1. Did you entirely miss the sarcasm of this article? Obviously you did. The entire article is pointing out how ridiculous it would be to say that seriously to men, and how ridiculous it is that women are being told not to live their lives normally to lower the risk of being raped. I think maybe you should re-read it and do some research, ‘cos you seem to have missed the point.

      1. THANK YOU!!! I found it to be hilarious. Maybe some man will get this turnaround example and see why it is wrong to blame women, what we wear ,or how much we drink. Bravo! Someone named Elissa posted it on FB and I am eternally grateful.

      2. I think I missed the point too, but I was reading it slowly, I’m not a fluent english reader and it could be the reason of my misinterpretation.

        But, if I now realize what you’re saying like an evidence I’ve to try to explain too why it didn’t shocked me at all. Without releasing too much details, I’m myself a male, too old to pretend that I’ve never have an occasion to benefit from a good situation but I never have, as I can say it. Simply because the argument of this article always appeared clear to me (err, it’s true that i’m a romantic too, but I won’t develop, I think this is just not the good point). I’m rationnal, Why would it be ridiculous to develop this argument ? It’s preventing more than a rapist, it could help a lot of my congeneres in order to realize that being human can sometimes be easier, greater than they thought.

        By the way, I’m not the old fashioned man who thinks that the sexuality would better be refrained, no. Sexual revolution brought a lot of good, and mostly for women. But there’s a difference between intimicy and social facts, there are comportments that are shameful. And I think that the mind goes clearly where the body leads it. In other words: Being more open-minded isn’t being permissive, but it begins in listening someone else, just before doing something to him (or her, because – was it clear? – I’m not totally convinced that girls are that rationnal too, both sides seems to behave as “sides”, exactly, and not to reason about human being).

        Of course, that’s my point, I’m idealist, it’s true, but idealism won’t go wrong with a bit of prudence.

        (I hope that my english isn’t too bad, thank you if you read the whole comment.)

        finished \o/

  3. I understand what you’re doing here, but I’d just like to point out:

    A male doesn’t need to have sex with her for a screwed up, vindictive, bitch to make an accusation. Even if she can’t put a date to any time when they might have been alone together with no witnesses. He just has to do something, anything, for which she decides he needs to be punished – he might have ignorde her, laughed at her, argued with her, or even dared the classic “not want to go out with her”. The police have no choice but to take it 100% seriously and when they can’t find any evidence, sit on the case for months waiting to see if anything turns up.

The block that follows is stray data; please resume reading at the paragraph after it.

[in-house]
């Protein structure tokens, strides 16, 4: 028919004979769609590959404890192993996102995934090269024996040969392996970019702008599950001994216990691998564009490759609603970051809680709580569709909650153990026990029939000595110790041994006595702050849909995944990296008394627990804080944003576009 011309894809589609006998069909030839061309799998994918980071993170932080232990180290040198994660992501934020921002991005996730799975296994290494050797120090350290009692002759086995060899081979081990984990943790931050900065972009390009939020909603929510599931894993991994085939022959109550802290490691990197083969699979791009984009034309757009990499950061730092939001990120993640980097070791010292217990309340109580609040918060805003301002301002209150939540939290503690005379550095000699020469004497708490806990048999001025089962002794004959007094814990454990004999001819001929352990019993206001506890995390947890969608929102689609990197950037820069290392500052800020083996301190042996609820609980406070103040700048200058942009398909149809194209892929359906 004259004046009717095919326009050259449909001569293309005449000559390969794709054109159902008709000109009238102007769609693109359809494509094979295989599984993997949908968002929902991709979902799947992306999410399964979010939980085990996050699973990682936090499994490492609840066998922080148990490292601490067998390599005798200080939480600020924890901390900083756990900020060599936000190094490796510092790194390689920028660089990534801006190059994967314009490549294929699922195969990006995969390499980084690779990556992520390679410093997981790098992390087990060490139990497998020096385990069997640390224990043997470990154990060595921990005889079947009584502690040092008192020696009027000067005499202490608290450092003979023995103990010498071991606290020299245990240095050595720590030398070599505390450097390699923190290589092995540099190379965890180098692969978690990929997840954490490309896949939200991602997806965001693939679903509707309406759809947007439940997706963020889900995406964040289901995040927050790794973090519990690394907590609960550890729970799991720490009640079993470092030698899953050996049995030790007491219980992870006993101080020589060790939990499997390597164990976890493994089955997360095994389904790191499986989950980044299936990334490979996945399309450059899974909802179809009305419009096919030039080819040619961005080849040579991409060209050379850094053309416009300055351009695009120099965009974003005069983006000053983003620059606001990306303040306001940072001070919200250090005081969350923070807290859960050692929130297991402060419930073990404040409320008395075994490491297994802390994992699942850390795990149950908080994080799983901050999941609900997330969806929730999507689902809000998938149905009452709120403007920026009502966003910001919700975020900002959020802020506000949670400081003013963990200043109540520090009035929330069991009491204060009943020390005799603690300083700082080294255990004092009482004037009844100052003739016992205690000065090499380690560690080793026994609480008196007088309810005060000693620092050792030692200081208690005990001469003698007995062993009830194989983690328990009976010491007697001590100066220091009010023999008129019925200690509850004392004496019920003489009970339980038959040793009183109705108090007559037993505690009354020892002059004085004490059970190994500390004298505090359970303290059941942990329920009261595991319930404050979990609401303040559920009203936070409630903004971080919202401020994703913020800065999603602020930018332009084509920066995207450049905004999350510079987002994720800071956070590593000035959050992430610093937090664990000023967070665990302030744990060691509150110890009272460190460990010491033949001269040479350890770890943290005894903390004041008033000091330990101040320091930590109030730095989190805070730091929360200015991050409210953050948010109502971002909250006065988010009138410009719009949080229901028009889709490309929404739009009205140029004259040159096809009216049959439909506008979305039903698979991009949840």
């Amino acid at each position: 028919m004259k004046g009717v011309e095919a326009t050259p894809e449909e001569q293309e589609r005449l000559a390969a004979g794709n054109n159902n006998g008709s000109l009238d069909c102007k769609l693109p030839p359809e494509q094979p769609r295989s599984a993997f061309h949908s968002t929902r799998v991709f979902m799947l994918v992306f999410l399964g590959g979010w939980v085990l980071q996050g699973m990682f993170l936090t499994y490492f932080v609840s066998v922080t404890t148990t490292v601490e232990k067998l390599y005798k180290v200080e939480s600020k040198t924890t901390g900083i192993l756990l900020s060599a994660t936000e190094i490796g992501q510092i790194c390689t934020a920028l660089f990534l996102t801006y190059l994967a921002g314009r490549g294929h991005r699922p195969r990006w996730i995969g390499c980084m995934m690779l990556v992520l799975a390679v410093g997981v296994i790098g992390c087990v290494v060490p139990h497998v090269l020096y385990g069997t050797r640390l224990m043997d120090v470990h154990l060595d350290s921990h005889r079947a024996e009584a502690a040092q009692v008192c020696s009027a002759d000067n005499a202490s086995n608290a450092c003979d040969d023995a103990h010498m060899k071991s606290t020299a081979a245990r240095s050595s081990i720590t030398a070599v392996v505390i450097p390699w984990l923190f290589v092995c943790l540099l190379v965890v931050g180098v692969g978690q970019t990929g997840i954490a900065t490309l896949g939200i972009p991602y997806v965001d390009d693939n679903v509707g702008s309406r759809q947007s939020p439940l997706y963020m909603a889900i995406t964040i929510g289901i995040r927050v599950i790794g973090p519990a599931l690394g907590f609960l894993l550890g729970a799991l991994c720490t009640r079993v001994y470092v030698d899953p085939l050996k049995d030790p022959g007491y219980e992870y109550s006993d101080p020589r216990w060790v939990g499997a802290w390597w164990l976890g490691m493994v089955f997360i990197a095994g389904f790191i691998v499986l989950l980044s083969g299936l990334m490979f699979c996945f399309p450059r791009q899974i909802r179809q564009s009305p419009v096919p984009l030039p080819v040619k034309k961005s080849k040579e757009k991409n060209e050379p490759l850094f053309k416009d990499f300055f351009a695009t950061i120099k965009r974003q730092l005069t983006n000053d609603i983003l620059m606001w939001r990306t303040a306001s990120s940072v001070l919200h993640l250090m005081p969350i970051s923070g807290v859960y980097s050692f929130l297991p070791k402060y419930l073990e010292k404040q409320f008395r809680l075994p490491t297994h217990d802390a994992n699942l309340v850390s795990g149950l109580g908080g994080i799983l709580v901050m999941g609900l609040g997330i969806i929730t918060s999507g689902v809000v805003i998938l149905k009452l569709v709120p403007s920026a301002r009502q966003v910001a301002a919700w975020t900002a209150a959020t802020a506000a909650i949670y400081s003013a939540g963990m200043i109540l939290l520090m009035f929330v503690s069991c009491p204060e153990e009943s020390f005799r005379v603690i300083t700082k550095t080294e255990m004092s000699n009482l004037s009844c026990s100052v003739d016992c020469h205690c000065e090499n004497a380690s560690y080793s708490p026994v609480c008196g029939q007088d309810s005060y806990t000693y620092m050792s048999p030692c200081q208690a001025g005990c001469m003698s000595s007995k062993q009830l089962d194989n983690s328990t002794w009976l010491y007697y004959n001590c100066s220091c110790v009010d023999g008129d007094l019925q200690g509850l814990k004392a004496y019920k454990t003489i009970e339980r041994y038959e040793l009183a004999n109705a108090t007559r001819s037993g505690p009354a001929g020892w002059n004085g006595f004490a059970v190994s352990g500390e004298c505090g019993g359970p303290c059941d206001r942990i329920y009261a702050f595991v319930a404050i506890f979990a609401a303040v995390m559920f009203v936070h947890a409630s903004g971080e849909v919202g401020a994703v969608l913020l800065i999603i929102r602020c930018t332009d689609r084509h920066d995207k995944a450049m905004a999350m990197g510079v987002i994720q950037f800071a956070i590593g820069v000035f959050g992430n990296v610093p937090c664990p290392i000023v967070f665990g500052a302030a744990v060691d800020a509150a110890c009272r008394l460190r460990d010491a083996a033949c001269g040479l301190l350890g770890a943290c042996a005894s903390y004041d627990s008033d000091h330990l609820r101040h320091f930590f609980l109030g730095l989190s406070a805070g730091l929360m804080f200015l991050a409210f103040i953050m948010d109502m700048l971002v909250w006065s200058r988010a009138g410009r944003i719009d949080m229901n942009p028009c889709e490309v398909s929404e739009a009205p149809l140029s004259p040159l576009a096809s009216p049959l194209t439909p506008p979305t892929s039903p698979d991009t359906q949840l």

One case local to me, young woman, late home, lost keys, rather than admit to that she said that the taxi driver raped her. It destroyed his life, even though CCTV showed him is a different part of town at the time in question, even though she admitted lying, he lost his business (he became to scared to accept single women as customers), he was abused and vilified by people he had thought were friends and neighbors, his kids were abused at school… And it still happens, despite the truth coming out, there is always a “he got away with it, there’s no smoke without fire” attitude from some people.

    1. I think the argument still stands – if men are such a vulnerable group, they need to restrict their lives in the same ways that women are supposed to. Unless all this advice is actually just crap?

    2. That actually fits with her post perfectly. A woman not following advice and getting raped = a man not following her advice and being accused of rape. So your example of a man who follows her advice and is still falsely accused is equivalent to a woman who follows all the traditional advice and is still raped. Only I’d wager the latter is far, far more common.

      @glosswitch: I absolutely love your post and I will be bookmarking it for future victim-blaming discussions.

    3. There is a big cultural myth about evil, bitchy, nasty women making up false rape allegations and ruining poor men’s lives. The percentage of false rape claims are incredibly small. In fact, the same small amount of false claims of any crime, at about 1%. That doesn’t take into consideration that rape is the most un-reported crime, with only about 20% of rapes actually being reported, and then only 1% of those reported rapes actually resulting in a conviction. Part of the problem is our society’s belief that women go around making up fake rapes all the time, and the other is the lack of support these women or girls receive from the police and the courts when reporting them. In what world do the police “take it 100% seriously” and commit all their time to helping out these women? I would like to know…really. That is not our reality, unfortunately. You also speak of one case you heard of, I am assuming in the media, of a young girl who said that a taxi driver raped her. Our media is run by, owned by, influenced by and paid for mostly by men. Who’s favour do you think they support? What cultural myths do you think they’ll support? The ones about actual realities of rape and how common and horrendous it is, and how 99.9% of rapes are committed by men (which doesn’t look good for them), or the myth that continues to blame women and let off the perpetrators. If a woman IS actually taken seriously by the police (which rarely happens), she then spends months to years of her life talking about a time when she was violated, abused and often, has her life ruined forever. Publicly. Why would a young girl do this if it hadn’t happened to her? It is the attitude of people like you that stops women from reporting their rape because people like you say, “well look at her. She says he raped her but he didn’t. What a horrible girl. Now the poor man’s life is ruined”. Shame on you. Shame.